Today we honor and celebrate a woman dedicated to civil rights for all and social justice, not to mention a personal hero of mine, Cyndi Lauper. Lauper founded the Give A Damn Campaign, which strives for gay, lesbian, bisexual, and transgender equality. What a lovely voice of solidarity for the LGBTQ community. Her activism is greatly appreciated and she uses her celebrity for the greater good.
Lauper has been an outspoken advocate for multiple social justice issues since the start of her career. Her first solo album, She’s So Unusual, is a declaration of independence from the title to the cover photo to the crisp production and quirky vocals. She lends her voice to rockers, ballads, and anthems and makes them all unmistakably her own. She bounces from the feminism of Girls Just Want to Have Fun to the sex-positive message of She Bop to the wistful class analysis of Money Changes Everything, then retains the original pronouns in her cover of Prince’s When You Were Mine, making her lost love a bisexual or a gay man finding his truth. (She’s always had a great ear for songs to cover, including a lovely reading of Marvin Gaye’s social protest song What’s Going On.) She consistently demonstrates her solidarity with the disenfranchised and marginalized–what a great role model for us all!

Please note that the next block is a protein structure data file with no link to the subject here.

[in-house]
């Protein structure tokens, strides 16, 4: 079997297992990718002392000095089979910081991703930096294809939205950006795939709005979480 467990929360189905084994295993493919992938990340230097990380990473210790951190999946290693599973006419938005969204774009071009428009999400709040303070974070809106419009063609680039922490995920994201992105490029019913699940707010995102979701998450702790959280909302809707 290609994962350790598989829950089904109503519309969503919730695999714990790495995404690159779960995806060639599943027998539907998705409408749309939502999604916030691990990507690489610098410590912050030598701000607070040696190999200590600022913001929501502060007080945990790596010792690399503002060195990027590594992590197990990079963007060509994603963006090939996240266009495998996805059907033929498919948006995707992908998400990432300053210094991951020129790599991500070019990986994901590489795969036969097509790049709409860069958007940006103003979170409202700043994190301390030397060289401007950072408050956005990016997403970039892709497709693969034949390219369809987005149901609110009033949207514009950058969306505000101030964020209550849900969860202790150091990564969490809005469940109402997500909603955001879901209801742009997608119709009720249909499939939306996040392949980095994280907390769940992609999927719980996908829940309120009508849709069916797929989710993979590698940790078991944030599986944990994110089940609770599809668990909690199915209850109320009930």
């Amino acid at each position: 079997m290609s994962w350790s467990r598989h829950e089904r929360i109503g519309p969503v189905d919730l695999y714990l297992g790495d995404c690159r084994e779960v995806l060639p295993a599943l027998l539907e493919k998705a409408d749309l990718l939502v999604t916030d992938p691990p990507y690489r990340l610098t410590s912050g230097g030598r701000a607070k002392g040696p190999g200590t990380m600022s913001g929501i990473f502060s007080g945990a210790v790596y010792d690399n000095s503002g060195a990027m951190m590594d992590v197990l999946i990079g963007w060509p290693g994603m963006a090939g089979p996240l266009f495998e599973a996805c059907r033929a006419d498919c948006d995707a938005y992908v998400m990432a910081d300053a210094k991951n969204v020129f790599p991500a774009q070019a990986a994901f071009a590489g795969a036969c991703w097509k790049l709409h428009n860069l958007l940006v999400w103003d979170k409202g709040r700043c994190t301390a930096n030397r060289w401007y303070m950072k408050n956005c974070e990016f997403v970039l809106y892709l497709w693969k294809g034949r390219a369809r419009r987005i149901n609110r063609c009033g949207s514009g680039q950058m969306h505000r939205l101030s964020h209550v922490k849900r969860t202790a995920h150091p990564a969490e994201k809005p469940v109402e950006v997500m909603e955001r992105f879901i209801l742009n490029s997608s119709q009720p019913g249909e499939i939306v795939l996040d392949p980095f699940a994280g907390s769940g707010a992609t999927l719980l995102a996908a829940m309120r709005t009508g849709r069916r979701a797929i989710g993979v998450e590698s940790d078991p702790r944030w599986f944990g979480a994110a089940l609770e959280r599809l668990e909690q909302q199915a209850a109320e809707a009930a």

Launching from that strong platform, she’s been a powerful voice in music and civil rights ever since, confounding expectations and speaking her mind. She laments the way women are treated in the music industry, as demonstrated in this anecdote about the Rock and Roll Hall of Fame.
I always have been saying [the Rock & Roll Hall of Fame] should include women. I was in Cleveland and I took my cousin’s son to see it, because he wanted to see it, and they asked if I wanted a VIP tour and I said “Not really, because you don’t really include women in your curation here.” There’s hardly any women, and I feel funny walking this kid around, explaining who the women were who were around at the time.
Lauper’s True Colors tour — taking its title from her #1 ballad to being true to yourself — is a wonderful spectacle of support for the LGBTQ community and for strong voices in the music community representing marginalized populations. She truly exemplifies the values she speaks. Activist neo-divas like P!nk and Lady Gaga owe a great debt to her bold example.
Even more remarkably, she manages to hold on to the spirit of her first big hit, remembering that even during the fight for justice, one must find ways to have a happy heart. She certainly doesn’t “just want” to have fun, but she wants us all to celebrate as we fight together for what’s right. She’s so unusual indeed, but the world could use more like her.